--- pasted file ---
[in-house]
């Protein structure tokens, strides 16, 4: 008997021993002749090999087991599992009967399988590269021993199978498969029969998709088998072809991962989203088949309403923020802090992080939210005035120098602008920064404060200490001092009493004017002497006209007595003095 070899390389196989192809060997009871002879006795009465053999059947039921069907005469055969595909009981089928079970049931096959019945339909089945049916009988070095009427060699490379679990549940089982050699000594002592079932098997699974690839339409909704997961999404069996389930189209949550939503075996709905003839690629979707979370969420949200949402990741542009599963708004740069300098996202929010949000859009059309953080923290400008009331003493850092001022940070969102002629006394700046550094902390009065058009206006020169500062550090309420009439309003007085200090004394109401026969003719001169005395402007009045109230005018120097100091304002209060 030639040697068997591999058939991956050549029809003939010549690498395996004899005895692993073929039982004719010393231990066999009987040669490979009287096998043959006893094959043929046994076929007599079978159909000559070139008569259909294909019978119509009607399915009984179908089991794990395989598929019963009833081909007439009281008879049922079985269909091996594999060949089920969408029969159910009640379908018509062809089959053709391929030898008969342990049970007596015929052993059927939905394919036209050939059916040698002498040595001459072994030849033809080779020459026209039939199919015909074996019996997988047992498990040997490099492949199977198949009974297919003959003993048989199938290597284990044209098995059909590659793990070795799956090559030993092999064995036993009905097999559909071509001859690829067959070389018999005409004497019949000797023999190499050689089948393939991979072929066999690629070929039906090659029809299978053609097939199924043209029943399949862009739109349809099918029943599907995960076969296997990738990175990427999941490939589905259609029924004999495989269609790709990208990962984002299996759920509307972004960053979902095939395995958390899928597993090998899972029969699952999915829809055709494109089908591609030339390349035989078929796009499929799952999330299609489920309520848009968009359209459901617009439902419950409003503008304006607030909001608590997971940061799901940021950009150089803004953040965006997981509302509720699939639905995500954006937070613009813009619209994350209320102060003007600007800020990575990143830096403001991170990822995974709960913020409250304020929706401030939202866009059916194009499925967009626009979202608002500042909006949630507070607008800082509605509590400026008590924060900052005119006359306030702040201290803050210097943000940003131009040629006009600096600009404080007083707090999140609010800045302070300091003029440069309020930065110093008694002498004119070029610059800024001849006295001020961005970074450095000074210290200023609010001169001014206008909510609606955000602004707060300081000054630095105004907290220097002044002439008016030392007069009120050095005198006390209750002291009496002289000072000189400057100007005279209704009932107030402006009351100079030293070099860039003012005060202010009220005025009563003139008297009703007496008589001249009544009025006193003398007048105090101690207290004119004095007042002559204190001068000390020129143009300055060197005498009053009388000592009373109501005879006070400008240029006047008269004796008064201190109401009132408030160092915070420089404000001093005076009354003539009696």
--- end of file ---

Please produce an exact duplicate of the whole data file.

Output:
[in-house]
């Protein structure tokens, strides 16, 4: 008997021993002749090999087991599992009967399988590269021993199978498969029969998709088998072809991962989203088949309403923020802090992080939210005035120098602008920064404060200490001092009493004017002497006209007595003095 070899390389196989192809060997009871002879006795009465053999059947039921069907005469055969595909009981089928079970049931096959019945339909089945049916009988070095009427060699490379679990549940089982050699000594002592079932098997699974690839339409909704997961999404069996389930189209949550939503075996709905003839690629979707979370969420949200949402990741542009599963708004740069300098996202929010949000859009059309953080923290400008009331003493850092001022940070969102002629006394700046550094902390009065058009206006020169500062550090309420009439309003007085200090004394109401026969003719001169005395402007009045109230005018120097100091304002209060 030639040697068997591999058939991956050549029809003939010549690498395996004899005895692993073929039982004719010393231990066999009987040669490979009287096998043959006893094959043929046994076929007599079978159909000559070139008569259909294909019978119509009607399915009984179908089991794990395989598929019963009833081909007439009281008879049922079985269909091996594999060949089920969408029969159910009640379908018509062809089959053709391929030898008969342990049970007596015929052993059927939905394919036209050939059916040698002498040595001459072994030849033809080779020459026209039939199919015909074996019996997988047992498990040997490099492949199977198949009974297919003959003993048989199938290597284990044209098995059909590659793990070795799956090559030993092999064995036993009905097999559909071509001859690829067959070389018999005409004497019949000797023999190499050689089948393939991979072929066999690629070929039906090659029809299978053609097939199924043209029943399949862009739109349809099918029943599907995960076969296997990738990175990427999941490939589905259609029924004999495989269609790709990208990962984002299996759920509307972004960053979902095939395995958390899928597993090998899972029969699952999915829809055709494109089908591609030339390349035989078929796009499929799952999330299609489920309520848009968009359209459901617009439902419950409003503008304006607030909001608590997971940061799901940021950009150089803004953040965006997981509302509720699939639905995500954006937070613009813009619209994350209320102060003007600007800020990575990143830096403001991170990822995974709960913020409250304020929706401030939202866009059916194009499925967009626009979202608002500042909006949630507070607008800082509605509590400026008590924060900052005119006359306030702040201290803050210097943000940003131009040629006009600096600009404080007083707090999140609010800045302070300091003029440069309020930065110093008694002498004119070029610059800024001849006295001020961005970074450095000074210290200023609010001169001014206008909510609606955000602004707060300081000054630095105004907290220097002044002439008016030392007069009120050095005198006390209750002291009496002289000072000189400057100007005279209704009932107030402006009351100079030293070099860039003012005060202010009220005025009563003139008297009703007496008589001249009544009025006193003398007048105090101690207290004119004095007042002559204190001068000390020129143009300055060197005498009053009388000592009373109501005879006070400008240029006047008269004796008064201190109401009132408030160092915070420089404000001093005076009354003539009696």